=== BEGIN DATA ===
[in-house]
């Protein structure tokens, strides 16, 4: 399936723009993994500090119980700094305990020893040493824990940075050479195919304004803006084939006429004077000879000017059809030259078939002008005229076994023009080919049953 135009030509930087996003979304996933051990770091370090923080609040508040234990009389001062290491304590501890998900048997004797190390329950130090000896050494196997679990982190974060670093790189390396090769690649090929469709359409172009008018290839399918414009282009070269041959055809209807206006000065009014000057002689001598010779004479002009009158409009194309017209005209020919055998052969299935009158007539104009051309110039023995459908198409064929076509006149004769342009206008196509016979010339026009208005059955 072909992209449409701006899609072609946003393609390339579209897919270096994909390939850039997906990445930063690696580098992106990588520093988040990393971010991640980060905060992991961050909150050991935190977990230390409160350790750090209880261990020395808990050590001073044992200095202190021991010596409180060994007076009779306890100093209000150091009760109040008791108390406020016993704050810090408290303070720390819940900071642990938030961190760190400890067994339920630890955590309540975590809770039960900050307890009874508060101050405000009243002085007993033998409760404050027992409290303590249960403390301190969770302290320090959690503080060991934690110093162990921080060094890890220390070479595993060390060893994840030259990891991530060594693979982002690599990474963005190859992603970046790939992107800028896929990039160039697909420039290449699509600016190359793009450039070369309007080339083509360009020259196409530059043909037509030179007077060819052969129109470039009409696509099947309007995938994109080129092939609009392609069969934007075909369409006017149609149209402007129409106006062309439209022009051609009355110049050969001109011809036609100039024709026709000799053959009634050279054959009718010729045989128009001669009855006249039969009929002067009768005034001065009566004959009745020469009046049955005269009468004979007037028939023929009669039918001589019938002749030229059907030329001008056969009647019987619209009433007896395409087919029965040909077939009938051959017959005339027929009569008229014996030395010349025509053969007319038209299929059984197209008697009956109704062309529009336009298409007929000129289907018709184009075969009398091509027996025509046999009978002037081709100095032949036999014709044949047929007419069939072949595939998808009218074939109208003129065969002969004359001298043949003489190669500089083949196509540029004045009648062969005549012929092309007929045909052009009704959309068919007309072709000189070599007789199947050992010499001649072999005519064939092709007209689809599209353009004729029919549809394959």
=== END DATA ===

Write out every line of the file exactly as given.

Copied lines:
[in-house]
């Protein structure tokens, strides 16, 4: 399936723009993994500090119980700094305990020893040493824990940075050479195919304004803006084939006429004077000879000017059809030259078939002008005229076994023009080919049953 135009030509930087996003979304996933051990770091370090923080609040508040234990009389001062290491304590501890998900048997004797190390329950130090000896050494196997679990982190974060670093790189390396090769690649090929469709359409172009008018290839399918414009282009070269041959055809209807206006000065009014000057002689001598010779004479002009009158409009194309017209005209020919055998052969299935009158007539104009051309110039023995459908198409064929076509006149004769342009206008196509016979010339026009208005059955 072909992209449409701006899609072609946003393609390339579209897919270096994909390939850039997906990445930063690696580098992106990588520093988040990393971010991640980060905060992991961050909150050991935190977990230390409160350790750090209880261990020395808990050590001073044992200095202190021991010596409180060994007076009779306890100093209000150091009760109040008791108390406020016993704050810090408290303070720390819940900071642990938030961190760190400890067994339920630890955590309540975590809770039960900050307890009874508060101050405000009243002085007993033998409760404050027992409290303590249960403390301190969770302290320090959690503080060991934690110093162990921080060094890890220390070479595993060390060893994840030259990891991530060594693979982002690599990474963005190859992603970046790939992107800028896929990039160039697909420039290449699509600016190359793009450039070369309007080339083509360009020259196409530059043909037509030179007077060819052969129109470039009409696509099947309007995938994109080129092939609009392609069969934007075909369409006017149609149209402007129409106006062309439209022009051609009355110049050969001109011809036609100039024709026709000799053959009634050279054959009718010729045989128009001669009855006249039969009929002067009768005034001065009566004959009745020469009046049955005269009468004979007037028939023929009669039918001589019938002749030229059907030329001008056969009647019987619209009433007896395409087919029965040909077939009938051959017959005339027929009569008229014996030395010349025509053969007319038209299929059984197209008697009956109704062309529009336009298409007929000129289907018709184009075969009398091509027996025509046999009978002037081709100095032949036999014709044949047929007419069939072949595939998808009218074939109208003129065969002969004359001298043949003489190669500089083949196509540029004045009648062969005549012929092309007929045909052009009704959309068919007309072709000189070599007789199947050992010499001649072999005519064939092709007209689809599209353009004729029919549809394959």